Signalling their readiness to work closely with the Abbott government, the Australian Greens joined hands with the ruling Liberal-National Coalition yesterday to scrap the so-called government debt ceiling. Legislation to eliminate the $300 billion limit was pushed through parliament just two days before the ceiling was reached, averting the immediate risk of a downgrading by the global money markets.
Last month, the Greens voted with the Labor opposition to reject a government proposal to raise the ceiling to $500 billion. Treasurer Joe Hockey warned of “massive cuts” unless the standoff was resolved by December 12. Savage cuts to social spending will still be unleashed, but now they will be contained in next May’s budget rather than being unveiled before Christmas.
Prime Minister Tony Abbott, who previously described the Greens as “economic fringe-dwellers,” praised Hockey for getting “responsibility out of the Greens.” Hockey said the Greens had moved to the “sensible middle” on the economy. His comments echoed an Australian editorial that welcomed the avoidance of a “damaging US-style standoff” and praised the Greens for securing “sensible undertakings from the government.”
Asked on radio about Labor’s complaints that the Greens saved the day for the government, Greens leader Christine Milne retorted: “Oh, for goodness sake. These kinds of comments are just part of the political sideshow. The answer here is the Greens will work with both sides.”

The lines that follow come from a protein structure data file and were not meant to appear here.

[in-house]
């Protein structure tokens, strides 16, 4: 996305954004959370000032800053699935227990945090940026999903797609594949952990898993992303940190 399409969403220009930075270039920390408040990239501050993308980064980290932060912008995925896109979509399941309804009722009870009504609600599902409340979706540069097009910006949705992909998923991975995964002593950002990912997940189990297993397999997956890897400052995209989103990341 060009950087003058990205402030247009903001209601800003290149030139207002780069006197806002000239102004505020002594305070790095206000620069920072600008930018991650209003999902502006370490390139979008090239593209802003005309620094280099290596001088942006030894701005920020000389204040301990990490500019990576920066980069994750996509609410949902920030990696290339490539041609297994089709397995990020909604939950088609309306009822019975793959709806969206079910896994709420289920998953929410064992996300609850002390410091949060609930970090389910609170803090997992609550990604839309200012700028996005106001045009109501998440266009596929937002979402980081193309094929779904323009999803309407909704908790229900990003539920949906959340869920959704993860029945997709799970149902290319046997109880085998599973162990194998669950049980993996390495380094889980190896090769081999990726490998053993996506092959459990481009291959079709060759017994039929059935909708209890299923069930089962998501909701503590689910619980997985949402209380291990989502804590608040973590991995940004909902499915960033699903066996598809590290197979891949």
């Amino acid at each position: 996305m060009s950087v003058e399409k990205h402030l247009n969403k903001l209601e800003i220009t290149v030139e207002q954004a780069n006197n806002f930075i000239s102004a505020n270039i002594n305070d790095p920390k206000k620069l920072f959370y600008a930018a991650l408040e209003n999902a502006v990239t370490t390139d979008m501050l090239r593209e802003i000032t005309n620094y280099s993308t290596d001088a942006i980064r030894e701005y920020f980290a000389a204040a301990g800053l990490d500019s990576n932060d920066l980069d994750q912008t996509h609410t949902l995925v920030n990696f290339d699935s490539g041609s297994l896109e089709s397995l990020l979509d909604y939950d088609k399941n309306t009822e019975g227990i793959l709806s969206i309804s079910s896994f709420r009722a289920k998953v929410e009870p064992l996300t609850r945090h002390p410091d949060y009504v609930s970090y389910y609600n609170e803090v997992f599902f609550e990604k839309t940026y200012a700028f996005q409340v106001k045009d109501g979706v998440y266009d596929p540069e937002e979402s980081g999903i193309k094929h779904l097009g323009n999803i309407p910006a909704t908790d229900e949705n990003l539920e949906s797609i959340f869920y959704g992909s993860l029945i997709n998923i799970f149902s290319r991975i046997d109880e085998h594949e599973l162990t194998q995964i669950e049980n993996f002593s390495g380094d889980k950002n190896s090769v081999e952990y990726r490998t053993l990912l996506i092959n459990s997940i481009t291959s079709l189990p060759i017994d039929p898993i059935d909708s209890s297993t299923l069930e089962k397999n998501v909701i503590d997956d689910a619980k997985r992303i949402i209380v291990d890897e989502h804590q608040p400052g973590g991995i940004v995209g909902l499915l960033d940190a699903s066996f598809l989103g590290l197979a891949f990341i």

Milne’s remarks are in line with the trajectory she set out when she assumed the Greens’ leadership in April last year: the Greens must become a party of government. As the Socialist Equality Party warned during the election campaign, “the Greens are ready to work with either of the major parties, including in coalition.” (See “Australian Greens posture as ‘compassionate’ alternative”).
Greens deputy leader Adam Bandt sought to put a progressive gloss on the debt pact, saying: “We will be firmer in our resolve to oppose cuts that would be harmful to the economy. It’s now clear that the need for harsh cuts in the budget has now evaporated.”
In reality, the Greens have a long record of enforcing “harsh cuts” whenever required by the ruling class. For the past three years they were in a de facto coalition with the minority Labor government, which last year imposed the greatest spending cuts since the 1930s. Milne often invokes her record in Tasmania, where she led the Greens in partnerships with Labor (1989-1992) and the Liberals (1996-1998) that delivered severe austerity measures.
The Greens’ suggestion that they will oppose the Abbott government’s spending cuts when they are unveiled is not driven by any concern for the social devastation being caused by the cuts to welfare, healthcare, public education and social services. Instead, the Greens fear the impact that further cuts could have on the prospects of the banks and major corporations, under conditions of a deepening slump.
Amid warnings by corporate figures of a developing economic crisis, driven by the collapse of the mining investment boom, Bandt explained: “We have now removed a hurdle in the way of the government stimulating the economy, which, as the national accounts have shown, is critical to keeping the economy ticking.”